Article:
The thought of dust mites that live in mattresses, bedding, upholstered furniture, carpets, and curtains is truly creepy, and unfortunately, they are present in every home no matter how clean it is. Dust mite allergens are one of the most powerful of the biological allergens and can be an asthma trigger. Asthma triggers in general may cause symptoms like coughing, tightness in the chest, wheezing, and breathing problems.
Luckily, the National Institutes of Health (NIH) describes ways to reduce dust mite levels, including:
- Use a dehumidifier or air conditioner to keep humidity at about 50% or below (because dust mites love warm, humid places)
- Cover your mattress and pillows in allergen-impermeable covers
- Wash bedding in hot water (at least 140°F, or 60°C) to kill dust mites (or, if it is not washable, it can be frozen overnight)
- Vacuum to remove allergens and use a damp rag to remove dust
The testing company mentioned above, INDOOR Biotechnologies, Inc., manufactures a test kit for home air quality, specifically for dust mite allergens. The test kit currently runs at $49.95.
Tigers and lions and allergy season, oh my! During the spring, summer, and fall, weeds, grasses, and trees release tiny pollen grains into the air. These floating pollen grains then hitch a ride on people and pets and are carried inside.
The U.S. National Library of Medicine reports that some of the tiny pollen grains that enter your nose and throat can trigger a type of respiratory allergy called hay fever.
The symptoms of hay fever include:
- Itching eyes, nose, and throat
- Red and watery eyes
Some preventive strategies of increased pollen exposure include:
- Staying indoors from 5:00 am to 10:00 am when outside pollen counts are highest
- Keeping the windows in your home and car closed
- Drying your clothes in a dryer instead of hanging them up outside
- Avoiding a choice of grass or trees in your yard that produces high levels of pollen
The testing service mentioned at the beginning of this section will only analyze a sample for two types of pollen allergens, the birch tree allergen, and the Timothy grass allergen, for a price of $75 per type.
General Volatile Organic Compounds (VOCs)
According to the EPA, volatile organic compounds (VOCs) are organic compounds that easily become vapors or gases, hence their “volatile” nature. Next, the “organic” part stems from the chemical definition of organic compounds, which requires that they contain the element carbon. Some organic chemicals naturally occur in living things, but many are synthetic and found nowhere in nature.
We have different chemical products in our homes, which can release organic compounds while they are being used, but surprisingly, even when they are stored! The usual suspects that contain VOCs are paints, cleaners and disinfectants, stored fuels, wood preservatives, and dry-cleaned clothing. Other products that can contain VOCs are building materials, furnishings, office equipment, and graphics and craft materials.
The potential for an organic chemical to cause health effects will depend on the toxicity of the VOC–some are very toxic, and others create no known health problems. The NIH says that long-term exposure to VOCs can cause kidney, liver, and central nervous system damage. Short-term exposure to volatile organic compounds can result in eye and respiratory tract irritation, headaches, dizziness, fatigue, loss of coordination, allergic skin reactions, memory impairment, and nausea.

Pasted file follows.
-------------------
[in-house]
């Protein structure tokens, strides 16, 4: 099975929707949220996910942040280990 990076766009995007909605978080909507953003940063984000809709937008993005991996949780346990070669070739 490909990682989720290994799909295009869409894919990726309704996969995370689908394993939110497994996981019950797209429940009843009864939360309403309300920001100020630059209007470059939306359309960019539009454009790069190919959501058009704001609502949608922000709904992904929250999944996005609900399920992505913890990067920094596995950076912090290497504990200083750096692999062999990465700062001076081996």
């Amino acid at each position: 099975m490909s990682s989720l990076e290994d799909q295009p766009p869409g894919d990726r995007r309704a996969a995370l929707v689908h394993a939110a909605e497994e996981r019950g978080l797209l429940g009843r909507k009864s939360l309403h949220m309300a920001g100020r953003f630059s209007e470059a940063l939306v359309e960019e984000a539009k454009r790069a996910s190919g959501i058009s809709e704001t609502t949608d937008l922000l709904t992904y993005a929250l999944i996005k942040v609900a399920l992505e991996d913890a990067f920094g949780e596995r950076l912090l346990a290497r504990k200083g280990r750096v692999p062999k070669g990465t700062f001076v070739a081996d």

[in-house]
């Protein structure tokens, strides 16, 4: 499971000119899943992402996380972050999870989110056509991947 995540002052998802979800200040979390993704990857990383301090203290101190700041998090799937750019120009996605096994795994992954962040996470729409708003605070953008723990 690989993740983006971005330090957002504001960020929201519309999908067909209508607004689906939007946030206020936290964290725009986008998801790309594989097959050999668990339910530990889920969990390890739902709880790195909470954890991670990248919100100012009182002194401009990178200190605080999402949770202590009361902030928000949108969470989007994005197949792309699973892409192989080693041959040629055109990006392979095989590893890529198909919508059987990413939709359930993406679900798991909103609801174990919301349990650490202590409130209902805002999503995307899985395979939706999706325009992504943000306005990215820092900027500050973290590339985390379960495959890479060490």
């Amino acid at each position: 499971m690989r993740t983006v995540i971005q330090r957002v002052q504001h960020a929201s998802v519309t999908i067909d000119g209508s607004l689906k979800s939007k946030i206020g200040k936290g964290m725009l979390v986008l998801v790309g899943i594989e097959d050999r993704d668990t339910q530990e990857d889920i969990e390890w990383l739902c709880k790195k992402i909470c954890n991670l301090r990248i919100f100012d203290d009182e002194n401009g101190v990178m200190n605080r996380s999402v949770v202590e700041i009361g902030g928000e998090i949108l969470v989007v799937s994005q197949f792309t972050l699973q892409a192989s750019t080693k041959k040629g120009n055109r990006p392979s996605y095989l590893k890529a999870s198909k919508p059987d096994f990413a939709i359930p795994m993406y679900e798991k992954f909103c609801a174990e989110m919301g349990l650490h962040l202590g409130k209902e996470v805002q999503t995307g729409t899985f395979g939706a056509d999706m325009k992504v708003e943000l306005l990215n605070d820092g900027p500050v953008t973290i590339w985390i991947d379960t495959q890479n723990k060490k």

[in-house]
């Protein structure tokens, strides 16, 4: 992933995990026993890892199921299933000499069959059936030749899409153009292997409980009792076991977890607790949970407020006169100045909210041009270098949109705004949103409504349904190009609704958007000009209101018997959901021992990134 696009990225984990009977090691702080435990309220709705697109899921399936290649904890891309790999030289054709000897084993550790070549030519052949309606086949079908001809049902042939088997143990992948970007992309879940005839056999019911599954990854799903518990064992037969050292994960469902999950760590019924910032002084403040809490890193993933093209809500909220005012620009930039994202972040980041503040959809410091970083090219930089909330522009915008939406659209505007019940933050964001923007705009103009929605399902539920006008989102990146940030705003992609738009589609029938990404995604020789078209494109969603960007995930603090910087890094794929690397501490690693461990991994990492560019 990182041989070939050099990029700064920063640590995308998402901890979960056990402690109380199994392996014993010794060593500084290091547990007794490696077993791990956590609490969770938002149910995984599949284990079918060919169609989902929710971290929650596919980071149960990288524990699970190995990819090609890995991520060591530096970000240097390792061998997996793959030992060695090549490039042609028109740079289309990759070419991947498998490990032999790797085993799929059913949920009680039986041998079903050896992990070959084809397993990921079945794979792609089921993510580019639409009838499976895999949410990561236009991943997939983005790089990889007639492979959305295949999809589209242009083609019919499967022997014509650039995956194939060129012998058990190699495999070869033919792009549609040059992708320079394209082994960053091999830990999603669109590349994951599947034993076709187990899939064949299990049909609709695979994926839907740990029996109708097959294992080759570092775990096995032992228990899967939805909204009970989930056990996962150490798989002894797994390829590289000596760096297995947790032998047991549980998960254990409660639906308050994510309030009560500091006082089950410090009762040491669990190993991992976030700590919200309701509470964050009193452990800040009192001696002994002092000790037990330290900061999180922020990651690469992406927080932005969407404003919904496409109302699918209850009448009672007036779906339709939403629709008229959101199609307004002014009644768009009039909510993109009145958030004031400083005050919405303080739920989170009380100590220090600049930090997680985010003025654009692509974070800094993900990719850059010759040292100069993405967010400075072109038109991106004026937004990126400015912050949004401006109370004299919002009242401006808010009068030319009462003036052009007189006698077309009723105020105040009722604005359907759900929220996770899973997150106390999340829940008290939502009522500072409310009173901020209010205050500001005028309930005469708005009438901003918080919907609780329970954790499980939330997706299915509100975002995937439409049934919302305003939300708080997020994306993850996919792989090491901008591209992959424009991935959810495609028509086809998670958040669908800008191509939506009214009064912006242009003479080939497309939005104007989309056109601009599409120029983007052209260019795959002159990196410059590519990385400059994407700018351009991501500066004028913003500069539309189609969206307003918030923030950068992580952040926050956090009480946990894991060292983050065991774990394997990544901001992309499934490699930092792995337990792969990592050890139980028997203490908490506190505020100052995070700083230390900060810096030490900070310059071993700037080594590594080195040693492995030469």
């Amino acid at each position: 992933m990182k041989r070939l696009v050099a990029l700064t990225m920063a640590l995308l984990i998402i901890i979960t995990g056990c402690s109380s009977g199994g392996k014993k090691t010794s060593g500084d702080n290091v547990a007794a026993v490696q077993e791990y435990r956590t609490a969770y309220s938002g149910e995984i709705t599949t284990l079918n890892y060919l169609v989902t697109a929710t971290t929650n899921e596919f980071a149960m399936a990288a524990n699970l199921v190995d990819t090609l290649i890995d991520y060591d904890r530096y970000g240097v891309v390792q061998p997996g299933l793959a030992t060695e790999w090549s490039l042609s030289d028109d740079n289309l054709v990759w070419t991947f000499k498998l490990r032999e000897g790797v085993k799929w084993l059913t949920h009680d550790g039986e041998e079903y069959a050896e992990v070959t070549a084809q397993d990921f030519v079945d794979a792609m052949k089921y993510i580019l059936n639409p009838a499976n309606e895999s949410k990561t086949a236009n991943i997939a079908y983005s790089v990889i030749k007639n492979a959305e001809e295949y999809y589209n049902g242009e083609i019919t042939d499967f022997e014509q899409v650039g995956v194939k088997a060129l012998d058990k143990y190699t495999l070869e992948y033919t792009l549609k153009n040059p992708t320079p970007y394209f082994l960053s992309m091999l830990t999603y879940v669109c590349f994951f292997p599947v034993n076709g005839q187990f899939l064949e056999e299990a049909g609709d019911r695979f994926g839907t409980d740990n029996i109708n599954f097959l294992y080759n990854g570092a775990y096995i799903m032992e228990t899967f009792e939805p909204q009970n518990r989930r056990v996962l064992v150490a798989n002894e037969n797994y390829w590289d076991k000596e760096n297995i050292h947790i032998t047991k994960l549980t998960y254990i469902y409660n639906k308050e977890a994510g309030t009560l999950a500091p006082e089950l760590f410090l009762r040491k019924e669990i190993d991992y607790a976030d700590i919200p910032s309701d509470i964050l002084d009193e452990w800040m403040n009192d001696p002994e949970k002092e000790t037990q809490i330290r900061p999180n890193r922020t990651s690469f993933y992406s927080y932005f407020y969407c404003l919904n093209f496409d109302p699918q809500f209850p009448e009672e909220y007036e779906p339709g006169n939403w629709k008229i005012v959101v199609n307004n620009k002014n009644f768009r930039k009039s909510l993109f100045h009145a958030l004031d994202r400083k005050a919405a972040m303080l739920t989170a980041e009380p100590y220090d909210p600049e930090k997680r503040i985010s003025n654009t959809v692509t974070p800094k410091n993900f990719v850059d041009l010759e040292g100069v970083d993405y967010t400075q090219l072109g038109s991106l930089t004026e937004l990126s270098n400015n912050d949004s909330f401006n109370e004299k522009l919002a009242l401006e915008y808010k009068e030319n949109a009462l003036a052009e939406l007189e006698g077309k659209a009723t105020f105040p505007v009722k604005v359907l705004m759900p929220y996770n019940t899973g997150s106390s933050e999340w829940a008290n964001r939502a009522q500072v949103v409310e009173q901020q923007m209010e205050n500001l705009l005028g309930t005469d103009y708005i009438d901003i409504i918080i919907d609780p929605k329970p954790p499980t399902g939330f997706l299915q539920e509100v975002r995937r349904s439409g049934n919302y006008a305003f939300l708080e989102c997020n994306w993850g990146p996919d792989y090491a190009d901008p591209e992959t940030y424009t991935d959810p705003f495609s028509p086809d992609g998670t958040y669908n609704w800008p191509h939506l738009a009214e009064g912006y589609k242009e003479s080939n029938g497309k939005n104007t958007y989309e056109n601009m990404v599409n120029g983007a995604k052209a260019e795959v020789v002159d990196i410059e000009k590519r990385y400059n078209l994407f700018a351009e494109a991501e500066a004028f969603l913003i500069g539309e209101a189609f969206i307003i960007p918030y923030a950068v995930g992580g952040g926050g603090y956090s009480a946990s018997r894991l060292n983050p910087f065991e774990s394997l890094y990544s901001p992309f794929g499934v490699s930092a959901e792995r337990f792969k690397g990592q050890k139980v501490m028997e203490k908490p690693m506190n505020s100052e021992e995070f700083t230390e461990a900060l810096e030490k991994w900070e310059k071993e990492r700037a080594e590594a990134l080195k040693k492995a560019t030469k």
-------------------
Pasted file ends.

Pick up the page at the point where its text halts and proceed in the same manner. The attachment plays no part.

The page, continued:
The EPA has several actionable tips to reduce levels of VOCs in the home including suggestions to:
- Increase ventilation and provide fresh air when you use products that release VOCs.
- Follow any precautions or directions stated on product labels.
- Discard unused or minimally-used old chemicals safely and only buy quantities that you expect to use soon.
- Keep benzene (a known carcinogen) exposure to as little as possible (sources include environmental tobacco smoke, stored fuels, paint supplies, and auto emissions).
- Keep exposure to perchloroethylene emissions from materials that just have been dry-cleaned to a minimum.
As far as home air testing for VOCs, there are a few home testing kits available, including one from Home Air Check that runs for $130.74. The kit includes a sampling pump and sorbent sample collector, which once completed is sent to the company’s American Industrial Hygiene Association (AIHA) accredited lab. The kit will measure the Total Volatile Organic Compound (TVOC) level within the home.
But before we scramble for the test kits, we should keep in mind that though the lab where the sample will be sent is accredited, ultimately air samples should be collected by a trained technician. Collection by a professional means that the process is within accepted standards and the samples are representative of typical conditions. Home sampling kits may allow for some idea of VOCs concentrations in the home, but without the experience of a trained professional, errors in sampling method may introduce inaccuracies in the data.
Formaldehyde is a well-known VOC, and like all its volatile organic siblings, we are exposed when the chemical is released into the air, and we breathe it in. The EPA says the most common place to find formaldehyde is in the manufacturing of urea-formaldehyde resins, which are used in particleboard products. It is also found in building materials and insulation, household products like glues, permanent press fabrics, paints, and paper products. The chemical is even used as a preservative in some medicines, cosmetics, and other personal care products.